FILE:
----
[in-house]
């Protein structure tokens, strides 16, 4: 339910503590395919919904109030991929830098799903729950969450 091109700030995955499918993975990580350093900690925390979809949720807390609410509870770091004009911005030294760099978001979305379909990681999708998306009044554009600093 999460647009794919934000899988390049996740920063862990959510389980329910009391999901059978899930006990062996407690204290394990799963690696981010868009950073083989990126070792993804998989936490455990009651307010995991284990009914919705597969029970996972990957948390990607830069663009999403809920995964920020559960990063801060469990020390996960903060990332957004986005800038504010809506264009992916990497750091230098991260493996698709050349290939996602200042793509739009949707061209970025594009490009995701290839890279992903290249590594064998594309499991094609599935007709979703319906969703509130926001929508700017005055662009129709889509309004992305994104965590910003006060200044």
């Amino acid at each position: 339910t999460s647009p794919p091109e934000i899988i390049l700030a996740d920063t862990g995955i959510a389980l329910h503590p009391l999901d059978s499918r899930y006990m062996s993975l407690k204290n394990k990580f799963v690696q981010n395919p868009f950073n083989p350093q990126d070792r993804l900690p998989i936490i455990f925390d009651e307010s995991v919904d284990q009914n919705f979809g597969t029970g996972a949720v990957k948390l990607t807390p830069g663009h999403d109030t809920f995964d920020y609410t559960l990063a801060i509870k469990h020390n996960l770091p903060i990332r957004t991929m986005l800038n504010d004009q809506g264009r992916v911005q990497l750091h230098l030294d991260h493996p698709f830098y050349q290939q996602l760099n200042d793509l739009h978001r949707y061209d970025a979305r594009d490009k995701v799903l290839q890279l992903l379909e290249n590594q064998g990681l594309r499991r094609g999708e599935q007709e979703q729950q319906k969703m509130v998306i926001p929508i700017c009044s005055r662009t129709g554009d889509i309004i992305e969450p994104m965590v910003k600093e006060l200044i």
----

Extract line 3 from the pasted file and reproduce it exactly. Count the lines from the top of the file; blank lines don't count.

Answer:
């Amino acid at each position: 339910t999460s647009p794919p091109e934000i899988i390049l700030a996740d920063t862990g995955i959510a389980l329910h503590p009391l999901d059978s499918r899930y006990m062996s993975l407690k204290n394990k990580f799963v690696q981010n395919p868009f950073n083989p350093q990126d070792r993804l900690p998989i936490i455990f925390d009651e307010s995991v919904d284990q009914n919705f979809g597969t029970g996972a949720v990957k948390l990607t807390p830069g663009h999403d109030t809920f995964d920020y609410t559960l990063a801060i509870k469990h020390n996960l770091p903060i990332r957004t991929m986005l800038n504010d004009q809506g264009r992916v911005q990497l750091h230098l030294d991260h493996p698709f830098y050349q290939q996602l760099n200042d793509l739009h978001r949707y061209d970025a979305r594009d490009k995701v799903l290839q890279l992903l379909e290249n590594q064998g990681l594309r499991r094609g999708e599935q007709e979703q729950q319906k969703m509130v998306i926001p929508i700017c009044s005055r662009t129709g554009d889509i309004i992305e969450p994104m965590v910003k600093e006060l200044i």